Because space is a limiting factor, only include one to two sentences of background that clearly set the stage for your results. Abstracts that contain a prodigious amount of background information can send a signal that the amount of actual data may be scant. Focus on clearly describing the gap that your research will address and then segue into the Specific Aims of the study. It is appropriate to also include a hypothesis, but be rigorous and objective in conveying that your goal is not to prove that a particular hypothesis is true but instead to test whether it is true3.

Methods (What did you do?)

For abstracts, only convey a concise description of the methods and study design; details can be provided at the time of presentation. For clinical studies, important parameters to include are: a description of the populations under study, whether a study was retrospective or prospective, whether there was randomization, the context of the study, and any measurements that were made.

Results (What did you find?)

This is the most critical component of an abstract, and it should include complete sentences that present real data described in units for all measurements (e.g., do not indicate that results will be presented later). The primary outcome (even if it does not support your hypothesis or is negative data), relevant secondary outcomes, and relevant statistics including p values should all be included. Weaker abstracts include statements such as “the results demonstrated a trend toward significance”; simply present the results and let readers draw their own conclusions.

Many scientific meetings allow the inclusion of a Figure or a Table, which can augment the visual appeal of your work; however, make sure symbols and font are legible, and only include these items if they convey your results more effectively. Frequently, meeting abstracts are reduced in size for publication so if a figure or table is included, refer to previously published abstracts for suboptimal formatting to avoid2.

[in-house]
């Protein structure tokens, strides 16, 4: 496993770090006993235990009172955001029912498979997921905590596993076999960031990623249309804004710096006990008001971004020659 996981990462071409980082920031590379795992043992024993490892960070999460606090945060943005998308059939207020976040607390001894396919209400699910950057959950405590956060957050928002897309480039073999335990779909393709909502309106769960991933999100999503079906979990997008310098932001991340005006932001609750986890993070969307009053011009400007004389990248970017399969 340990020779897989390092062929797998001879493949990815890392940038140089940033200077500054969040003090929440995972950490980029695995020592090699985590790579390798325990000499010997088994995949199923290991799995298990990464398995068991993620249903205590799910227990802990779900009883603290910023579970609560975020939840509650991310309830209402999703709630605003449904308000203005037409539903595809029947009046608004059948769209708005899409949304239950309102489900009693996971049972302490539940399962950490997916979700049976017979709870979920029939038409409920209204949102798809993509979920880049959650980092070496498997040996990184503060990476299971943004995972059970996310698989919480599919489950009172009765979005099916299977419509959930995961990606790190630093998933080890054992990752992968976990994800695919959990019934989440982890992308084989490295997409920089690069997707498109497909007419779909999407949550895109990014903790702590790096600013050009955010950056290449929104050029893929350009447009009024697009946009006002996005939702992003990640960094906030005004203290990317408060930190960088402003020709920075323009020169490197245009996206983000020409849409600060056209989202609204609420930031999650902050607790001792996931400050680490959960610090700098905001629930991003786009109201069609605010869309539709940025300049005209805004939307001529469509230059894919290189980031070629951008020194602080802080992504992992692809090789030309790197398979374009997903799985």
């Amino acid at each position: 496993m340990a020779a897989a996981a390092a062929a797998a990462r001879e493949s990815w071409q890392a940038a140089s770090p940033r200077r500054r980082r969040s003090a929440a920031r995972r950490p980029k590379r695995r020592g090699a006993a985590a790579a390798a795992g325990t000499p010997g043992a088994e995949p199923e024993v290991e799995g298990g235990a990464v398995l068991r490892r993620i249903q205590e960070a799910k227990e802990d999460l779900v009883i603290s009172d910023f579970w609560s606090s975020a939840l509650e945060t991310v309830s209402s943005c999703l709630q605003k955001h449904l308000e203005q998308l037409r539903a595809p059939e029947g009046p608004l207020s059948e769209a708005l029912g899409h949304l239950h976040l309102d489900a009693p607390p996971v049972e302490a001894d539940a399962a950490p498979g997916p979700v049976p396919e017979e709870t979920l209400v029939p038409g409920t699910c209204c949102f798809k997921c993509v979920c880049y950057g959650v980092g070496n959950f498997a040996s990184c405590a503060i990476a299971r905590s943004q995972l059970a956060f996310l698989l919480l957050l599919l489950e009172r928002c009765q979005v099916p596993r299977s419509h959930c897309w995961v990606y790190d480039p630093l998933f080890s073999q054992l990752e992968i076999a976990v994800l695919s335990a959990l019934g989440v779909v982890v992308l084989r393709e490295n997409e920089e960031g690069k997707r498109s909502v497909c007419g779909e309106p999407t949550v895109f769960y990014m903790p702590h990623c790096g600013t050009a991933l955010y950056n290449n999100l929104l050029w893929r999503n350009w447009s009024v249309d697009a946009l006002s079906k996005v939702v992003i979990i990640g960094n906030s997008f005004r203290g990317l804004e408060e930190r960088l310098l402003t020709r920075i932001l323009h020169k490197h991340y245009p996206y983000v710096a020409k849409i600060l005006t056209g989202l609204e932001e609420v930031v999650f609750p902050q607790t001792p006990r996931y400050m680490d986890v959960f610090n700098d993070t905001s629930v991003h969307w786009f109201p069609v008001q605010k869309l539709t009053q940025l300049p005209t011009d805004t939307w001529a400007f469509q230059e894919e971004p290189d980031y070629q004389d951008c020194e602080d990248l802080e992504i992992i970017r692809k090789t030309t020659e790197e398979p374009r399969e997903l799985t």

This section should be two to three sentences and focus on a brief description of the main outcomes without overstating the findings. Implications should reflect how the findings will impact other fields, clinical practice, policy, or subsequent research directions. Avoid overstating the ramifications of your results.

Prior to submission, review the DDW Abstract Submission Guidelines to ensure that your abstract is absolutely concordant with its specifications. Proofread the final version several times yourself, and also have a colleague read the final version. Your goal is to have a grammatically perfect abstract with no misspelled words or typographical errors. In conclusion, preparing and presenting scientific abstracts at meetings clearly benefits junior investigators, provides a wealth of opportunities, advances science, and serves as a nidus for publication of your research. Using clear declarative language, strictly adhering to abstract specifications, and allowing adequate time for you and others to carefully proofread the work will help ensure an exceptional piece of work.

Good luck and I look forward to seeing you at DDW 2020!

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  1. Wood, GJ et al. J Palliat Med 2011;14:353-9.
  2. Pierson, DJ. Respir Care 2004;49:1206-12.

Dr. Peek has served as the Mina Cobb Wallace Professor of Medicine and Cancer Biology and Director of the Division of Adult Gastroenterology, Hepatology and Nutrition for the past 14 years. Dr. Peek’s professional affiliations include the American Society for Clinical Investigation, Association of American Physicians, Association of Specialty Professors, and the American Gastroenterological Association (AGA). He previously served as as Vice-Chair and Chair of the Esophageal, Gastric and Duodenal Section of the AGA Institute Council from 2007-2011, and was the AGA Institute Council Chair until 2015. He is now Co-Editor-in-Chief of Gastroenterology and a member of the NIH NIDDK Council.